Hilda: 1.5 to stay alive

President Hilda Heine speaks to COP23, the global climate summit, in Bonn, Germany.
President Hilda Heine speaks to COP23, the global climate summit, in Bonn, Germany.

President Hilda Heine urged nations of the world to pick up the pace of action to go beyond agreements reached in Paris in 2015 to reduce carbon emissions, while backing a Fiji climate initiative at the recently concluded global climate summit in Bonn, Germany.
“It is critical that every country delivers on the promises they made in Paris at COP21,” Heine told the summit. “This means all countries must put in place the domestic measures to implement their nationally determined contributions, while recognizing that some countries, like mine, will need help to do so.”
But, she added, even if every country implemented their promised reductions, “global temperatures would still increase by almost three degrees Celsius,” Heine said. “That would be devastating for us all. As a low-lying atoll nation, the Marshall Islands would be affected first and worst.”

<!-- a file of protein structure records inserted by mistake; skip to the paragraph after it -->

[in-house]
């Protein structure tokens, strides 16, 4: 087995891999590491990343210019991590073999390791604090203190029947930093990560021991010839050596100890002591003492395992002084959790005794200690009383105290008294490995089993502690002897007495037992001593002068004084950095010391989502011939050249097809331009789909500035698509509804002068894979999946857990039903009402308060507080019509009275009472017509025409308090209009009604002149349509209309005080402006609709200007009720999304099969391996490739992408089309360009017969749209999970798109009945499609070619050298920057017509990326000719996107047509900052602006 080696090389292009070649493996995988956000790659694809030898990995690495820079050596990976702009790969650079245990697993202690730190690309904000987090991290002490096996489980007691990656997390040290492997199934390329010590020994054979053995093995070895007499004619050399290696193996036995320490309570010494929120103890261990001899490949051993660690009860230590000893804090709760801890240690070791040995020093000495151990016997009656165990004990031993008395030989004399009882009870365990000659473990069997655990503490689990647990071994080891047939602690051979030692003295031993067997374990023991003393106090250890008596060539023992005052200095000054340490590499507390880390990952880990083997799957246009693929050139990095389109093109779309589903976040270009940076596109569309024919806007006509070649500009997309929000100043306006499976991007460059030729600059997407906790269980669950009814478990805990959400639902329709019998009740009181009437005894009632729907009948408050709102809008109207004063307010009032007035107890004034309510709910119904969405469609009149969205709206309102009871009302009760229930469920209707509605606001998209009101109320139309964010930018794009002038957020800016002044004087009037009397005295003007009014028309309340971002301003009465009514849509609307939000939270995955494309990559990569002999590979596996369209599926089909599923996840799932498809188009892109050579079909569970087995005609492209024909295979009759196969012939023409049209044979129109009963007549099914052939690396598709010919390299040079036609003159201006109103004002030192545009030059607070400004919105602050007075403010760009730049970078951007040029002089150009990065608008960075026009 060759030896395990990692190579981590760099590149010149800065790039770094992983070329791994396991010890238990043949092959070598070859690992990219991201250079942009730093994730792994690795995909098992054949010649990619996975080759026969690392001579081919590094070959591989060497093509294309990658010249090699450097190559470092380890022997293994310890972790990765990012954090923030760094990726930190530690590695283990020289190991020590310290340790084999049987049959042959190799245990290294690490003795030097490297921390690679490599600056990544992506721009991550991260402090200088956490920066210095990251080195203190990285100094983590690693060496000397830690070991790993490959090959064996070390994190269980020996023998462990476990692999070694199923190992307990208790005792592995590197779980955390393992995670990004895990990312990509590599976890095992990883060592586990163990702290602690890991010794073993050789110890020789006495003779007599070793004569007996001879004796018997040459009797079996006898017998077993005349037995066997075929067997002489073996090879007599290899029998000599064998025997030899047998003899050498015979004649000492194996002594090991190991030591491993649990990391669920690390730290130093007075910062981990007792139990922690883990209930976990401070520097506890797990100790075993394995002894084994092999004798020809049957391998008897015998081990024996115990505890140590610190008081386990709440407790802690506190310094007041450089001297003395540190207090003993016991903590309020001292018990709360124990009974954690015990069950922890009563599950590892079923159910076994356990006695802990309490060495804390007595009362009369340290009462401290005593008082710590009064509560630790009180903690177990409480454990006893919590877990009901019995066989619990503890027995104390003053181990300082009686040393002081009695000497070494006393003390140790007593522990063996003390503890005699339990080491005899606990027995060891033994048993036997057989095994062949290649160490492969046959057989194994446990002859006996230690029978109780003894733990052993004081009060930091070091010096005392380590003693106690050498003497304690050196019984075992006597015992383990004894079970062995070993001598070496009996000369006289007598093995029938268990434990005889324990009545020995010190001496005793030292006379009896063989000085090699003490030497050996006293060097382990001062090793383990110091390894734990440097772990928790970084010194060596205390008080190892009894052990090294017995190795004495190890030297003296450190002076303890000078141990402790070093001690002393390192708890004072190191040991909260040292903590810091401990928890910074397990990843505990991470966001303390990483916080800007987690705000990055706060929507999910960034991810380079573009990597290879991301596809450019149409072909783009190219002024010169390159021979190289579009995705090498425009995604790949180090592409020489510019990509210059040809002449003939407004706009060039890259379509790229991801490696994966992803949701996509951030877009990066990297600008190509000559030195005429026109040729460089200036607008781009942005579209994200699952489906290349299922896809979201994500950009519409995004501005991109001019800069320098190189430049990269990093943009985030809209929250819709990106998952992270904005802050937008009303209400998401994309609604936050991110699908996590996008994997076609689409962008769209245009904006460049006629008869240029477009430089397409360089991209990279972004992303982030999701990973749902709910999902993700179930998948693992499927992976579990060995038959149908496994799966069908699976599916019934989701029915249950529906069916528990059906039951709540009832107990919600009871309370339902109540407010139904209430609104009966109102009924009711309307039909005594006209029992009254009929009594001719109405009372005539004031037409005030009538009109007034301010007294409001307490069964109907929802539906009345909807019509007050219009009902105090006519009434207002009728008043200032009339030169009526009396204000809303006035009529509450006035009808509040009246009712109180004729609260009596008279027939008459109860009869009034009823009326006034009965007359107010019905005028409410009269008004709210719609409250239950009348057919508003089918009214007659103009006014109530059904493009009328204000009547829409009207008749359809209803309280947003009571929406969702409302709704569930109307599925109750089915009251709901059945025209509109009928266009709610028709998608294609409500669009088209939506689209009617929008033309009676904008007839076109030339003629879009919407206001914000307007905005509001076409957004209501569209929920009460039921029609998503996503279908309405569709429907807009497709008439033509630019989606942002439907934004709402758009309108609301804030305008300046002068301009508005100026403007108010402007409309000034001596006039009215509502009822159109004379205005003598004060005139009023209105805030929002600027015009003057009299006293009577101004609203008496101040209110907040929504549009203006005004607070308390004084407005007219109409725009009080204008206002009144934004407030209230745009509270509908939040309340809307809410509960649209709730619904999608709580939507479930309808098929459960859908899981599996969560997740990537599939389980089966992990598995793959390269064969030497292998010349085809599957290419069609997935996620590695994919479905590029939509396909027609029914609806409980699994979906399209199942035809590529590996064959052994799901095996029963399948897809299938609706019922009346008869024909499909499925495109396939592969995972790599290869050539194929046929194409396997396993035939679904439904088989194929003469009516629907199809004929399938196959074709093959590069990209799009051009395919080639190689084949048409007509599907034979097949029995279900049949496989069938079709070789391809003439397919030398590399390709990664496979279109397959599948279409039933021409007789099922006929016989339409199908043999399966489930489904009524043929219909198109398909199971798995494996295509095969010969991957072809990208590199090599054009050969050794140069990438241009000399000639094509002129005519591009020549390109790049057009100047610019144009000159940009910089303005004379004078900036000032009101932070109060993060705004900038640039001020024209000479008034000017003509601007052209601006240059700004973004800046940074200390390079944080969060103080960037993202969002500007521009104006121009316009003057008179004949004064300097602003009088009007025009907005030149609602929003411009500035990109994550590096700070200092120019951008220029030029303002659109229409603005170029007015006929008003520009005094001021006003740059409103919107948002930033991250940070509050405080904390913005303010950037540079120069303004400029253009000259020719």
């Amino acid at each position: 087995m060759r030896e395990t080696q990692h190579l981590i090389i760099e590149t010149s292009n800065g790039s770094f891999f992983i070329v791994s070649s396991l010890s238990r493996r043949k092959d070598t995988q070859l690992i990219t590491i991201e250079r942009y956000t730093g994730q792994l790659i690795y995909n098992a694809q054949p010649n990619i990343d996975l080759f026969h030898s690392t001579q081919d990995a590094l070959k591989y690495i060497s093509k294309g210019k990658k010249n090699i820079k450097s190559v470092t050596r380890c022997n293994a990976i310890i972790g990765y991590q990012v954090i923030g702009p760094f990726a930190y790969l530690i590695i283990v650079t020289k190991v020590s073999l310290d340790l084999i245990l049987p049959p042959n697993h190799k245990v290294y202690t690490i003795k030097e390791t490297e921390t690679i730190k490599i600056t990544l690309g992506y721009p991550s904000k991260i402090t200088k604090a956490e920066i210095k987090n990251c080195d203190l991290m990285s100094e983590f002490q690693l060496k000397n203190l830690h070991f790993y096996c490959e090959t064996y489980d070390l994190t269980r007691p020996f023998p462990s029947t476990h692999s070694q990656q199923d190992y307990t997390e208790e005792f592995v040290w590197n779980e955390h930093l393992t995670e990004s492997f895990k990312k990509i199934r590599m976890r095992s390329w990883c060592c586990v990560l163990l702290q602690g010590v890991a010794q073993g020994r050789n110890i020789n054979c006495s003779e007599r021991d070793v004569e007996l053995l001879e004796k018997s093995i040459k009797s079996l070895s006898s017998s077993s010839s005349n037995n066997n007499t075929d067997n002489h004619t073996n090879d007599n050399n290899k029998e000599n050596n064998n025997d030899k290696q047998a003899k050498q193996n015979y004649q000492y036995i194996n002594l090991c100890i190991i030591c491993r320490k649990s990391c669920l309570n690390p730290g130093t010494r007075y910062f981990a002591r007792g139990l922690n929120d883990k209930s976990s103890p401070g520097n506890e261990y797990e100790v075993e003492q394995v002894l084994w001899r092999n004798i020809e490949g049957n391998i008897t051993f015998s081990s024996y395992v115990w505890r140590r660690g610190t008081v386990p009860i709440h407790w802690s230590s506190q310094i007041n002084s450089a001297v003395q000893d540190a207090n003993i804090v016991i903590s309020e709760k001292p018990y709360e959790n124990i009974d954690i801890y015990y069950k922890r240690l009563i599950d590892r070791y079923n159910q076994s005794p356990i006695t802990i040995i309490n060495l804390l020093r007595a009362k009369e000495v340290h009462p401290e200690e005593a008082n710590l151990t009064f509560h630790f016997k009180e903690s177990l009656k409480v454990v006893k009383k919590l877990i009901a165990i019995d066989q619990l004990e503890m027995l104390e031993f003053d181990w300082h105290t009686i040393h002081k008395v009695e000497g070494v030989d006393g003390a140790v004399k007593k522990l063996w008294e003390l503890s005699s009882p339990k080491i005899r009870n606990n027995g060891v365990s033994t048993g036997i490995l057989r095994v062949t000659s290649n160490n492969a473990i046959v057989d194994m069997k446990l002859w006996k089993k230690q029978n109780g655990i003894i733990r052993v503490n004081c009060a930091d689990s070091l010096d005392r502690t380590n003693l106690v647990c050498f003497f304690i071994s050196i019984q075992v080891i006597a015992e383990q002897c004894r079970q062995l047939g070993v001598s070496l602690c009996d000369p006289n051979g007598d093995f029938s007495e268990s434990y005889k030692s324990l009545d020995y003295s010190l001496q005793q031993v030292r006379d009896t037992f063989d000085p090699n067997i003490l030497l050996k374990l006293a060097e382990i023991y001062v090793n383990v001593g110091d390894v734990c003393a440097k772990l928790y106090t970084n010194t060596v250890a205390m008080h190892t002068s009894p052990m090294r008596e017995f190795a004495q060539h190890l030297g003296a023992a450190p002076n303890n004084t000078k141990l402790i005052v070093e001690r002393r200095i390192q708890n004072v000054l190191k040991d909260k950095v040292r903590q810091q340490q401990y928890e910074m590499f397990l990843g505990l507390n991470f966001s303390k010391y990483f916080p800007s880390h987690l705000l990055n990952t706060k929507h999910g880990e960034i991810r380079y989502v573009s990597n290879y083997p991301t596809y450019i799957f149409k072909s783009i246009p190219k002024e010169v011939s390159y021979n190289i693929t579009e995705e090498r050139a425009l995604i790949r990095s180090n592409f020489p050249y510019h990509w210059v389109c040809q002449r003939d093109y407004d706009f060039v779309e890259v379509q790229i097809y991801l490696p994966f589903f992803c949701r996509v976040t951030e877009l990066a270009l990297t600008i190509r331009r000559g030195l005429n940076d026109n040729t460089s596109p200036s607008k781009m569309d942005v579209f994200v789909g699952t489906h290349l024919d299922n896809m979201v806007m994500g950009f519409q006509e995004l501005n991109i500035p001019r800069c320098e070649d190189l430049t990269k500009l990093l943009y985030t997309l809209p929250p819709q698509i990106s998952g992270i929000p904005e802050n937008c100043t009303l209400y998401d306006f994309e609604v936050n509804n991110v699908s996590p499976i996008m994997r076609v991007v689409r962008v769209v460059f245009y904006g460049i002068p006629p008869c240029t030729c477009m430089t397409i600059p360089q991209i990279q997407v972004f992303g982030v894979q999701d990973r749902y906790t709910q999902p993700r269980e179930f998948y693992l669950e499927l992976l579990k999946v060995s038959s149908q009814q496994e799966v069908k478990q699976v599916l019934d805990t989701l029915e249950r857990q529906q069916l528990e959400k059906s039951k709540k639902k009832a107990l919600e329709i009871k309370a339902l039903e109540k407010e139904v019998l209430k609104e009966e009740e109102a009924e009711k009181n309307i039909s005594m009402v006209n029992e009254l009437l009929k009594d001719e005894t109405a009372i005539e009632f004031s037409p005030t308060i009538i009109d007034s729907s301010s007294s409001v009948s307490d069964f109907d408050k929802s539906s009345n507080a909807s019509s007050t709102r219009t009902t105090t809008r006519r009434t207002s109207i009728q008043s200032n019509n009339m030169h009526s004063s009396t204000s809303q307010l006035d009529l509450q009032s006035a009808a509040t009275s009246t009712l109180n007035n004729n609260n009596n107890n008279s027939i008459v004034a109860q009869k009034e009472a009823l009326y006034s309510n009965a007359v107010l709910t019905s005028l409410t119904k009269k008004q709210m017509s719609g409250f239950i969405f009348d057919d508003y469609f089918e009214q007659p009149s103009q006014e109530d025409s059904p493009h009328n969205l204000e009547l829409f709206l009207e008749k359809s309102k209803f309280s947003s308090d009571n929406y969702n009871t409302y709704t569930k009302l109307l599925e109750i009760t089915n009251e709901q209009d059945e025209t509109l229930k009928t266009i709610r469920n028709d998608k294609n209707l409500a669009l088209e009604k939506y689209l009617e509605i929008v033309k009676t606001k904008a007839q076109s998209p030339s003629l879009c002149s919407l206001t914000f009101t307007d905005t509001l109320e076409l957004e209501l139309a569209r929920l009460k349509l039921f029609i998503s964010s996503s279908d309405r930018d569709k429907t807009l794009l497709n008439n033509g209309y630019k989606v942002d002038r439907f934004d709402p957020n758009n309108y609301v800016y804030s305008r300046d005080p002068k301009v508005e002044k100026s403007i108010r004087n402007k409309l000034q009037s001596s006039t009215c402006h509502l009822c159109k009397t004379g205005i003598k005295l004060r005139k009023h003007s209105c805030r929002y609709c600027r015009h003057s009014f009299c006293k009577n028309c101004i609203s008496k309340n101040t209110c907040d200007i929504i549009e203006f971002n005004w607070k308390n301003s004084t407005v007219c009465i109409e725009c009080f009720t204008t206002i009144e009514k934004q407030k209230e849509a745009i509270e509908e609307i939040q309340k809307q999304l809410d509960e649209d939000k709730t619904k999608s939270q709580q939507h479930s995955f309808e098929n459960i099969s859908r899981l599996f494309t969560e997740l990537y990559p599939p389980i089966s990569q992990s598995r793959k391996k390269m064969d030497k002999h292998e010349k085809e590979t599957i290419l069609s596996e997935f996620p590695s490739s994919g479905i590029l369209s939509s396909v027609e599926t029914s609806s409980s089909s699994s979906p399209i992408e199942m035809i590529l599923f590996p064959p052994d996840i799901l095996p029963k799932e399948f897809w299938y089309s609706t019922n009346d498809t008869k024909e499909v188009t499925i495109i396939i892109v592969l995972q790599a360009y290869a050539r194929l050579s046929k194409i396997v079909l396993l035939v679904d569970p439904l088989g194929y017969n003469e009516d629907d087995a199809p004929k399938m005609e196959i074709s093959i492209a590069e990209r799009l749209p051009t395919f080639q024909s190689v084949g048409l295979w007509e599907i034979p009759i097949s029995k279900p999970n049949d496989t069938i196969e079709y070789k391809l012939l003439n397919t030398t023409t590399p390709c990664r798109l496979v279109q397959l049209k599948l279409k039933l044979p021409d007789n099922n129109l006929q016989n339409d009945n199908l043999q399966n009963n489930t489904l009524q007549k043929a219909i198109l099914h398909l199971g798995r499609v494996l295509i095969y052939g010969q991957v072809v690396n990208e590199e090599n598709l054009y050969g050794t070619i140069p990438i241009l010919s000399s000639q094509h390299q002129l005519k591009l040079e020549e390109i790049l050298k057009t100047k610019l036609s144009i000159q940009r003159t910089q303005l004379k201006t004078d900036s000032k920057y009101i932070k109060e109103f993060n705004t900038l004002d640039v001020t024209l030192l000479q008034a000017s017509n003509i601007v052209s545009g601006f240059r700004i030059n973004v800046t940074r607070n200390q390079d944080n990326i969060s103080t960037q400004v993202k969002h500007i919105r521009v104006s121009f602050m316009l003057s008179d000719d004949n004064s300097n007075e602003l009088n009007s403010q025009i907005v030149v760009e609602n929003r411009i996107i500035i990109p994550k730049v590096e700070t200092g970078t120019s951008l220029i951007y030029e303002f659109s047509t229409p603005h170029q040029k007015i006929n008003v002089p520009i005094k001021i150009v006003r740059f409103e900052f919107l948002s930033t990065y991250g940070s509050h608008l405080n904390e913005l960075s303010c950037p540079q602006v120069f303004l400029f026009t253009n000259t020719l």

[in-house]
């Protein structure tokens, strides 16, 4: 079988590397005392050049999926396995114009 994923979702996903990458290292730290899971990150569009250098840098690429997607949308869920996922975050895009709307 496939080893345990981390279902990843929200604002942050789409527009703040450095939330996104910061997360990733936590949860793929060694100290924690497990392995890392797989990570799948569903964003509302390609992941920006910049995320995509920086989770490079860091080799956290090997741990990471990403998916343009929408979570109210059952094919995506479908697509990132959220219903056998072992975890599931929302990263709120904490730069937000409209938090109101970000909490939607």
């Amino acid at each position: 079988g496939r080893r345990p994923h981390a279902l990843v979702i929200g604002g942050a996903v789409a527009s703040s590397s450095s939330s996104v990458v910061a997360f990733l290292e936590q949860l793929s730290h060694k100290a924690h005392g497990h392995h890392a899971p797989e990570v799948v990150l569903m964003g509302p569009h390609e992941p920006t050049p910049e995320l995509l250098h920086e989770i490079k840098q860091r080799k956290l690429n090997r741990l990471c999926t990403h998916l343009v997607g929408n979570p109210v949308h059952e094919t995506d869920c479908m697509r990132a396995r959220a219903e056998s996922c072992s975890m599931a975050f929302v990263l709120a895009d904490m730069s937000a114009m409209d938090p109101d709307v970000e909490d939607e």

The Marshall Islands and many other nations have promoted the goal of limiting the global temperature rise to 1.5 degrees Celsius.
“A two degree Celsius increase could result in sea-level rise of over five meters over the coming centuries,” she warned. “Only by limiting warming to below 1.5 degrees Celsius will sea-level rise be kept under one meter in the long run – vital to a nation no more than two meters in elevation and vital to all people around the world who live on the coast.”
This is why the RMI is backing a Fiji initiative known as the 2018 Talanoa Dialogue.
“The 2018 Talanoa Dialogue must be a political stepping stone to keeping global temperature increases to no more 1.5 degrees Celsius,” Heine said. “The Talanoa Dialogue needs to inform an increase of mitigation ambition by every country through new or enhanced nationally determined contributions in 2020. The UN Secretary-General’s Summit in 2019 must be the final step in this ‘arc of ambition’ and remain solely focused on this critical element of the Paris Agreement.”
If the world can achieve this increased pace of action, it “would be a fitting legacy for the late Tony deBrum, who fought so hard for the ambition cycle of the Paris Agreement, and Mattlan Zackhras who carried forward his torch of leadership.”

Read more about this in the November 24, 2017 edition of the Marshall Islands Journal.